If you’re taking photos in a public place- say a cafe or a pizza shop or a cute little nursery- make sure you make the people there aware of what you’re up to. Not only will it ease their mind that you’re not scoping out the place for a grand theft, it’s also just a nice, polite thing to do. You are a guest in their space, so please respect it and them.

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Clifftop wandering? Make sure you stay at least a couple of feet away from the edge.

Know your surroundings.

As per my very long story above: understand your environment, understand that nature doesn’t give a hoot what your vision or deadline is, and stay safe.

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The photo I got during the incredible sunset: note where I [poorly] edited somebody out on the right hand side of the hammock – they wandered in during my shot because on the angle they were shooting, I wouldn’t be in theirs.
Be courteous.

If you’re in a busy place, or a place where there are a couple of people wanting to take a shot in the same position [really common when you’re traveling in busy, touristy areas!], make sure that you’re aware of them. Plan your shot, take your shot, step away and have a squiz at it. Take in turns, get a kind of casual line happening, and don’t hog it: you are not the only person in the world :). The worst case I saw of this was at the swings in Gili T last year: there was a beautiful sunset, people were waiting their turn, and every now and then someone would dash in, wait for their photo in the middle of other’s shots [!!!] and call out sixty-two instructions to their pal taking the photo like they were the only ones there. ‘Cause it was time-sensitive, it was super frustrating to see people miss out on the good light when they’d been there for ages.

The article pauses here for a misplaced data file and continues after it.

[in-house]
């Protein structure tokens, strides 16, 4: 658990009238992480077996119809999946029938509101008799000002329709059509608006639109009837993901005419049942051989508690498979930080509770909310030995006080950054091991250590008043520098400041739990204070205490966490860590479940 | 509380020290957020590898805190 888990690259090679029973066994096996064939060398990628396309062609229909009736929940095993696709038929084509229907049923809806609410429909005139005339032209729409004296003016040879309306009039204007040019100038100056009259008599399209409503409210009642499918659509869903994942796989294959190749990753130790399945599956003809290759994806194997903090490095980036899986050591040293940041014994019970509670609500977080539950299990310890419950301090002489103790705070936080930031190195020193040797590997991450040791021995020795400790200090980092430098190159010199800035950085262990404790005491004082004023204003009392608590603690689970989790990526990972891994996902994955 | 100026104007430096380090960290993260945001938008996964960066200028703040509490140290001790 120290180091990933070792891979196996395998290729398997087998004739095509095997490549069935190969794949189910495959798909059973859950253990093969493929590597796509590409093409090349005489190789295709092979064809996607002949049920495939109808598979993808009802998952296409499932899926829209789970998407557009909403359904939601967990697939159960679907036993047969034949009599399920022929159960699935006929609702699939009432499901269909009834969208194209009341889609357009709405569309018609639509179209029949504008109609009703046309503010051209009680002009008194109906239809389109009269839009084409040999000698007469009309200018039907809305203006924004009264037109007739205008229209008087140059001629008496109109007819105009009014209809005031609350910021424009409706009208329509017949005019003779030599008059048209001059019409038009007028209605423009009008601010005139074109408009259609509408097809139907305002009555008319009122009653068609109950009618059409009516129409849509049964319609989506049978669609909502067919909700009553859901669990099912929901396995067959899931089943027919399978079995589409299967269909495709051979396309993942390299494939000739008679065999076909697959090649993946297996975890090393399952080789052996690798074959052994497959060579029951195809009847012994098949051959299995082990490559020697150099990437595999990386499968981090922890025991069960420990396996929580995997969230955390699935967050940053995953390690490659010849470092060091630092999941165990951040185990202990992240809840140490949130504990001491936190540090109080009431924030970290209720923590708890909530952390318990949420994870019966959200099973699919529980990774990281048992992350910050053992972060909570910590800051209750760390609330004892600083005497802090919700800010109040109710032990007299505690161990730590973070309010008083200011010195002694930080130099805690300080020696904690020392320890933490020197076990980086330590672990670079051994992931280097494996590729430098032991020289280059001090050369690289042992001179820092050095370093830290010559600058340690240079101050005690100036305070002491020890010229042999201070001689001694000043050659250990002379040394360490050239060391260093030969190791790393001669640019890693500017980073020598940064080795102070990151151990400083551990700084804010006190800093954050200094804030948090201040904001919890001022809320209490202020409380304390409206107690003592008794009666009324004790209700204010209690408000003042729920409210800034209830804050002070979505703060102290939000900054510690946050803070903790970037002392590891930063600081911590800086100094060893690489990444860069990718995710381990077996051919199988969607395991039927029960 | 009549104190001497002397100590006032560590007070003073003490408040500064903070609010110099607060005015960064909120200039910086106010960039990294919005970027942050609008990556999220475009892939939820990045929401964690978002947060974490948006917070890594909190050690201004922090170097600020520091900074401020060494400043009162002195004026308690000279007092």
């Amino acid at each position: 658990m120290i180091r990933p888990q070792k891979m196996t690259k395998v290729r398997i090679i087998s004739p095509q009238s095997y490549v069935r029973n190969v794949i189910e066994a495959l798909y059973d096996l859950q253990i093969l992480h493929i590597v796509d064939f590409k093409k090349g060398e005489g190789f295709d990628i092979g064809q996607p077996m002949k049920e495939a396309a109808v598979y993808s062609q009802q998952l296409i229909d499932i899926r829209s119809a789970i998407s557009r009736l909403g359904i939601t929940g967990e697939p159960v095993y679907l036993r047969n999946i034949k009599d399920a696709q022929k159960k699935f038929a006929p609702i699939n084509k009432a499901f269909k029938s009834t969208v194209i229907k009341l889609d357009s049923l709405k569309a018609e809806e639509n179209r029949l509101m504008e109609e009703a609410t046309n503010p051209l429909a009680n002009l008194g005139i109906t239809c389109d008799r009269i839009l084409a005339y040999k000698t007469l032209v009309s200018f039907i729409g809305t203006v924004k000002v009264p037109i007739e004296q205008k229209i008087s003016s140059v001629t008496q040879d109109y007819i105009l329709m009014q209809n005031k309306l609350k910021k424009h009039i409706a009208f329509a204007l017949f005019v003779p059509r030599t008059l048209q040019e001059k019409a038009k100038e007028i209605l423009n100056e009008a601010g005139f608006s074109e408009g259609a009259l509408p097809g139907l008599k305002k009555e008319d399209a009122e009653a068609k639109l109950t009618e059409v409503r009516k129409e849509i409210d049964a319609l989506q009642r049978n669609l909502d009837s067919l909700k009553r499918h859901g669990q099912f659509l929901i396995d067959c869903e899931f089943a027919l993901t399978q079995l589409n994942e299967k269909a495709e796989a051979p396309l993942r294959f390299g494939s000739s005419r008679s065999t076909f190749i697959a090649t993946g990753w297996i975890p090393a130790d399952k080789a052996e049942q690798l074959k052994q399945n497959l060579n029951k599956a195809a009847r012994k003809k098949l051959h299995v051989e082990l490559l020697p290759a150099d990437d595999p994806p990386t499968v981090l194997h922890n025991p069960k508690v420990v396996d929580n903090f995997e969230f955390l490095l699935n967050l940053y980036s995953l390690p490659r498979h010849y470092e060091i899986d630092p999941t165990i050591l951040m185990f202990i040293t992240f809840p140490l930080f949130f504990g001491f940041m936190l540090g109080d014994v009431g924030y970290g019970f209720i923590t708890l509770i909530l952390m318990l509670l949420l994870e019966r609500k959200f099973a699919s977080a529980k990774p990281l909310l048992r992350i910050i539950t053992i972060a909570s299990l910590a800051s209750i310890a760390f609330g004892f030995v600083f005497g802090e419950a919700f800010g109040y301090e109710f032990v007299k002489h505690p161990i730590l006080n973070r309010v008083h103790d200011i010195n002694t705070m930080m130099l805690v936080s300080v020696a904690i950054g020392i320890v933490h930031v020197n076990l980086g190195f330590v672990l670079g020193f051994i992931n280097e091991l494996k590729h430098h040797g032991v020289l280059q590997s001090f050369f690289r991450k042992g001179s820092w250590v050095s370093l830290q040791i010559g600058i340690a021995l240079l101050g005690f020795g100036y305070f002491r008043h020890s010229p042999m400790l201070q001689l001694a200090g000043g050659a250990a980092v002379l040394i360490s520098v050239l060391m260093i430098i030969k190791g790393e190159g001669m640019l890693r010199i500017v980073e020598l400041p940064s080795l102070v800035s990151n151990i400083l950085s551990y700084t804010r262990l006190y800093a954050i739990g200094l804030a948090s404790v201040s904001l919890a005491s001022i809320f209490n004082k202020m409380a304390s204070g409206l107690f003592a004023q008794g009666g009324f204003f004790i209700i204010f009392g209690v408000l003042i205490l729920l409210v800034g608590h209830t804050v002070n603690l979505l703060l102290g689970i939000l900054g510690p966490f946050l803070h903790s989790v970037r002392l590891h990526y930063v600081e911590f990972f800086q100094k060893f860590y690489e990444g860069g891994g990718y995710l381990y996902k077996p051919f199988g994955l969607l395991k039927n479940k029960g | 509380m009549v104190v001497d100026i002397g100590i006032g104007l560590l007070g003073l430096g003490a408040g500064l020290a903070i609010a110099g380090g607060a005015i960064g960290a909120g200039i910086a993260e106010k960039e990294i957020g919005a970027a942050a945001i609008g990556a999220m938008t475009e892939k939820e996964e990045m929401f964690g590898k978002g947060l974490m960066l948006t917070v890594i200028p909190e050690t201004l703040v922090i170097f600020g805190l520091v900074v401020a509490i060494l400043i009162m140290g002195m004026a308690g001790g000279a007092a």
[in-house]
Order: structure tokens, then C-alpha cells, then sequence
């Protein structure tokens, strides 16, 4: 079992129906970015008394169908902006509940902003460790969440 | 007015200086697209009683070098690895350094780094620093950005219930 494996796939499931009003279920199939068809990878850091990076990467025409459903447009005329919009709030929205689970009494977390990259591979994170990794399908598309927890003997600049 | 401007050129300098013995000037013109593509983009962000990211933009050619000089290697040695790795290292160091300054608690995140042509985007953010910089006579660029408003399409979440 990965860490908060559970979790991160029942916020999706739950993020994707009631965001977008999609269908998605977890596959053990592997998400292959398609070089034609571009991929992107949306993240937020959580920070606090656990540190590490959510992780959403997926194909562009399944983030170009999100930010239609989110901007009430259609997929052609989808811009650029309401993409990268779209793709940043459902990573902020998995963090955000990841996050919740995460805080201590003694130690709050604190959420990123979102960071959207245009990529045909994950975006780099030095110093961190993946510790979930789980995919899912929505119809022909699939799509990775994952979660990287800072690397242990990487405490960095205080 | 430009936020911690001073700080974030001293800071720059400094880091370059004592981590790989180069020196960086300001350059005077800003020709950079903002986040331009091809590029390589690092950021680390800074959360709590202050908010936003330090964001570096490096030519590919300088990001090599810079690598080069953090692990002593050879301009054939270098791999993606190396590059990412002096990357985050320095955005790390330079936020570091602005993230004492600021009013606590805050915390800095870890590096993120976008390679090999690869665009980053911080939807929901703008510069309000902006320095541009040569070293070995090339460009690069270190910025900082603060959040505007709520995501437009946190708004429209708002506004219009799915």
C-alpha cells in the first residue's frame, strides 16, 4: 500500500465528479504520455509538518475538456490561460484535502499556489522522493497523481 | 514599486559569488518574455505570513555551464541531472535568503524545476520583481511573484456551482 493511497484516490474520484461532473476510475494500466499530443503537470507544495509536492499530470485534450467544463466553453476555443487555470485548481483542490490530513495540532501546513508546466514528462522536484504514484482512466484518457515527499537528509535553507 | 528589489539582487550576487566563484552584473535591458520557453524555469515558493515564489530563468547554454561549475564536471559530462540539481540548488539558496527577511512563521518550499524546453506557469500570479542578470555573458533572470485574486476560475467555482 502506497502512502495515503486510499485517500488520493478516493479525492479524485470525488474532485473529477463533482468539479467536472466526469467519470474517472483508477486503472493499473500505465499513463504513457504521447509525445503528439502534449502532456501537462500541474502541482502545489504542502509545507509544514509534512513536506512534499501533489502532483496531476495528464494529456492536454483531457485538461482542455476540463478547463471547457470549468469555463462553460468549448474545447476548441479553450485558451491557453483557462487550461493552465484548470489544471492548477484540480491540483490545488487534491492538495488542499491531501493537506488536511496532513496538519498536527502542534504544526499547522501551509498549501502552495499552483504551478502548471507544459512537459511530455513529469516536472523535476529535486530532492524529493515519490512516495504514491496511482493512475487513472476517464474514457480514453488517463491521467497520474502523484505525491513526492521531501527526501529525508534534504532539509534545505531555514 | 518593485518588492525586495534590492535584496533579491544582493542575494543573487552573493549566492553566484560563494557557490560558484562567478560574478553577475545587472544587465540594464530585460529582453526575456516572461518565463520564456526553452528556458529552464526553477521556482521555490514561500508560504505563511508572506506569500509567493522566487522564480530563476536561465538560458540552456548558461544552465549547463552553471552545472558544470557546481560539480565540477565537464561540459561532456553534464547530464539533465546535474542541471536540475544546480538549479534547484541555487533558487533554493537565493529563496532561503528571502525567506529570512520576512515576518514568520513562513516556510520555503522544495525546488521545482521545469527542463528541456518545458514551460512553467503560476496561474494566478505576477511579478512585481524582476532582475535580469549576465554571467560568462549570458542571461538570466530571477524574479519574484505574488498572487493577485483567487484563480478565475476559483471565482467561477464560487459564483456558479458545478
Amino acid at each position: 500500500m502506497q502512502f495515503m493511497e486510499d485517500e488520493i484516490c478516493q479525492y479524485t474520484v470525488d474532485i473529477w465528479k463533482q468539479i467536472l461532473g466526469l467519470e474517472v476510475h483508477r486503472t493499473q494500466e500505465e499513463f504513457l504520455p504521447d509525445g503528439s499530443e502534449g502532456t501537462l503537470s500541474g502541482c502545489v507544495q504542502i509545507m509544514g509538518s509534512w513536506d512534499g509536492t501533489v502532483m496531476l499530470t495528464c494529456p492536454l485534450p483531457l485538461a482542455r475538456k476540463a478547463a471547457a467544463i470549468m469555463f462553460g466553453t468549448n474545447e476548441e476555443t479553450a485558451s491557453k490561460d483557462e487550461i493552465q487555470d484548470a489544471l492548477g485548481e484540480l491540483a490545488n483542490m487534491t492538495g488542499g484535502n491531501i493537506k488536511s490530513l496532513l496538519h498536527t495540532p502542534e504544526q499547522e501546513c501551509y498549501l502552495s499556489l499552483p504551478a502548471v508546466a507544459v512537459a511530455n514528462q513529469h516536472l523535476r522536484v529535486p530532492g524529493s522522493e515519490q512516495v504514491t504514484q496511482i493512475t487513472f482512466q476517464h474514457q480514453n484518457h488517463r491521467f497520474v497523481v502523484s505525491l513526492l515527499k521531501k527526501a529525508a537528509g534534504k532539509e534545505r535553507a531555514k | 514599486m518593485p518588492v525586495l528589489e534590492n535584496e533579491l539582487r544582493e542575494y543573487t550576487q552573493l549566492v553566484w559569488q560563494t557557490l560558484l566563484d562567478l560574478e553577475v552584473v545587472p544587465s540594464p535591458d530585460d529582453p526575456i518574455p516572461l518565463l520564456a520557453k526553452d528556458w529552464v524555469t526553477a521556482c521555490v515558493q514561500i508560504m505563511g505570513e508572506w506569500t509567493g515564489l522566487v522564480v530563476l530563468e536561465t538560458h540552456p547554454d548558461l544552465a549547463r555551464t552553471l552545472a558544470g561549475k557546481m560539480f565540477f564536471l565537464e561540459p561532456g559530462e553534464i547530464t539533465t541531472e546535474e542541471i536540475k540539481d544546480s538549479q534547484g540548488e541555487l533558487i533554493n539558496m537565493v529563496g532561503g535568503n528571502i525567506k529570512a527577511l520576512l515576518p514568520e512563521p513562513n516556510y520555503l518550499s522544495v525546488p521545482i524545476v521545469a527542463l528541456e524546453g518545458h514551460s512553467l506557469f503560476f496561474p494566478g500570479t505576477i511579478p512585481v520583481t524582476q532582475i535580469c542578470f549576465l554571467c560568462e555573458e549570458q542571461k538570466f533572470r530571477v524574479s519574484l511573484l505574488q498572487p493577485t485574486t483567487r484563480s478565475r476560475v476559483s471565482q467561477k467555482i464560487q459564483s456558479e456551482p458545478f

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Looking after my IGBF by letting him wear his hat hehe.

Look after yo’ insta boyfriend. 

Sometimes shoots happen with someone else who’d just as passionate about adventure and photography as you are- that’s so much fun, but it’s rare! Most of the time your right-hand-guy-or-girl is doing it because they’re a decent sort, and it’s important that you take care of them. Buy them food, don’t be too demanding, and be organised so that they’re doing more photo taking & less standing around being bossed. Don’t forget a killer playlist- and don’t forget to take some shots of / with them if you think they’d like to.

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That’s it! Have fun, stay safe, think about the people around you & get it, guuuurl (or guuuuy!)